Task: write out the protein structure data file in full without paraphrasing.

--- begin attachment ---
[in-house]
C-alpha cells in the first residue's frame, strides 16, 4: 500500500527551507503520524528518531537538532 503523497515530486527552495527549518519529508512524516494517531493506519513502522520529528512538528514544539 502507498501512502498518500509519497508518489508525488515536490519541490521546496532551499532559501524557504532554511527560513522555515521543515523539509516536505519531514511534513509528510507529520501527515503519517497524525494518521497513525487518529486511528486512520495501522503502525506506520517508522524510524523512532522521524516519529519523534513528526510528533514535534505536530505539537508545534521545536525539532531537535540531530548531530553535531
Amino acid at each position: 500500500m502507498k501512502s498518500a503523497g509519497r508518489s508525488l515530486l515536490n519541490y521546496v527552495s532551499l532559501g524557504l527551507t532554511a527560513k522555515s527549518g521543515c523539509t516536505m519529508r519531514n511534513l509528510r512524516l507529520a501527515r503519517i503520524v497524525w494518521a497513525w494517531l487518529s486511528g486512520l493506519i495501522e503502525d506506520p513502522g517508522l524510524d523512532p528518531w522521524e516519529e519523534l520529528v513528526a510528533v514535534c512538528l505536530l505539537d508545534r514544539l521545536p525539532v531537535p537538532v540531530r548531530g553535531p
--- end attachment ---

[in-house]
C-alpha cells in the first residue's frame, strides 16, 4: 500500500527551507503520524528518531537538532 503523497515530486527552495527549518519529508512524516494517531493506519513502522520529528512538528514544539 502507498501512502498518500509519497508518489508525488515536490519541490521546496532551499532559501524557504532554511527560513522555515521543515523539509516536505519531514511534513509528510507529520501527515503519517497524525494518521497513525487518529486511528486512520495501522503502525506506520517508522524510524523512532522521524516519529519523534513528526510528533514535534505536530505539537508545534521545536525539532531537535540531530548531530553535531
Amino acid at each position: 500500500m502507498k501512502s498518500a503523497g509519497r508518489s508525488l515530486l515536490n519541490y521546496v527552495s532551499l532559501g524557504l527551507t532554511a527560513k522555515s527549518g521543515c523539509t516536505m519529508r519531514n511534513l509528510r512524516l507529520a501527515r503519517i503520524v497524525w494518521a497513525w494517531l487518529s486511528g486512520l493506519i495501522e503502525d506506520p513502522g517508522l524510524d523512532p528518531w522521524e516519529e519523534l520529528v513528526a510528533v514535534c512538528l505536530l505539537d508545534r514544539l521545536p525539532v531537535p537538532v540531530r548531530g553535531p